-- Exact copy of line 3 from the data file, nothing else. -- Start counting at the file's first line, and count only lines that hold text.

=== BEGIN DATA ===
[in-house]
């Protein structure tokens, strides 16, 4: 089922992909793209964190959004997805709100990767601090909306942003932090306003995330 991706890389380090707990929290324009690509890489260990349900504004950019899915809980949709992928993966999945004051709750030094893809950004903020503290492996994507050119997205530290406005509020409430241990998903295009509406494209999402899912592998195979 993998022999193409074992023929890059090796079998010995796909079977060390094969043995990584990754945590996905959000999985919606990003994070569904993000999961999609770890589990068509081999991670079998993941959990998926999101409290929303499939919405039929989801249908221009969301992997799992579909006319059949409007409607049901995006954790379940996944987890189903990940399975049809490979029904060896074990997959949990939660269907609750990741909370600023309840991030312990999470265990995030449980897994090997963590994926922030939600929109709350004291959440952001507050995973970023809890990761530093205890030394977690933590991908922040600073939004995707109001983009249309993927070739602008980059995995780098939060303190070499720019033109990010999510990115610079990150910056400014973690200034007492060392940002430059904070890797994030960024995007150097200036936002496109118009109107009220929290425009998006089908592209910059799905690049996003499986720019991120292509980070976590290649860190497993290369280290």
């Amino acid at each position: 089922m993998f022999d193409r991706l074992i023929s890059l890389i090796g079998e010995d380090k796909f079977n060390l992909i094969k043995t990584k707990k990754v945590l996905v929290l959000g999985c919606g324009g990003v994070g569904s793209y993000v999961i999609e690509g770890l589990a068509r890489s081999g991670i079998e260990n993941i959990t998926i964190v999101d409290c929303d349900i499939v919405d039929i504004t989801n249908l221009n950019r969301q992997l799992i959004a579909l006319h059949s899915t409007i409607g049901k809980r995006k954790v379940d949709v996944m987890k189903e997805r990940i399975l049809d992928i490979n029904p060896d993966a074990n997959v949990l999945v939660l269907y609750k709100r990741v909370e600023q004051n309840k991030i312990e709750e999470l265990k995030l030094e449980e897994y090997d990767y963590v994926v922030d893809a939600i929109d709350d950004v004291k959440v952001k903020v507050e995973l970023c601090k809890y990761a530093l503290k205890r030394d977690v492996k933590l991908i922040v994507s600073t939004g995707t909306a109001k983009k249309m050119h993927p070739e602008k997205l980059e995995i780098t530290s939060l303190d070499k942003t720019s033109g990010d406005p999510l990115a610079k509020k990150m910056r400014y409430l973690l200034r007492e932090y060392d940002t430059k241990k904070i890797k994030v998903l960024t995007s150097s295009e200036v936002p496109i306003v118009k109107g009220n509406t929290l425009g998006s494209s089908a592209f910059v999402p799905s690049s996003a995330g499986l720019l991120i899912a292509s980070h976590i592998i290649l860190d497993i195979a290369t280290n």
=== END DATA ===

């Amino acid at each position: 089922m993998f022999d193409r991706l074992i023929s890059l890389i090796g079998e010995d380090k796909f079977n060390l992909i094969k043995t990584k707990k990754v945590l996905v929290l959000g999985c919606g324009g990003v994070g569904s793209y993000v999961i999609e690509g770890l589990a068509r890489s081999g991670i079998e260990n993941i959990t998926i964190v999101d409290c929303d349900i499939v919405d039929i504004t989801n249908l221009n950019r969301q992997l799992i959004a579909l006319h059949s899915t409007i409607g049901k809980r995006k954790v379940d949709v996944m987890k189903e997805r990940i399975l049809d992928i490979n029904p060896d993966a074990n997959v949990l999945v939660l269907y609750k709100r990741v909370e600023q004051n309840k991030i312990e709750e999470l265990k995030l030094e449980e897994y090997d990767y963590v994926v922030d893809a939600i929109d709350d950004v004291k959440v952001k903020v507050e995973l970023c601090k809890y990761a530093l503290k205890r030394d977690v492996k933590l991908i922040v994507s600073t939004g995707t909306a109001k983009k249309m050119h993927p070739e602008k997205l980059e995995i780098t530290s939060l303190d070499k942003t720019s033109g990010d406005p999510l990115a610079k509020k990150m910056r400014y409430l973690l200034r007492e932090y060392d940002t430059k241990k904070i890797k994030v998903l960024t995007s150097s295009e200036v936002p496109i306003v118009k109107g009220n509406t929290l425009g998006s494209s089908a592209f910059v999402p799905s690049s996003a995330g499986l720019l991120i899912a292509s980070h976590i592998i290649l860190d497993i195979a290369t280290n």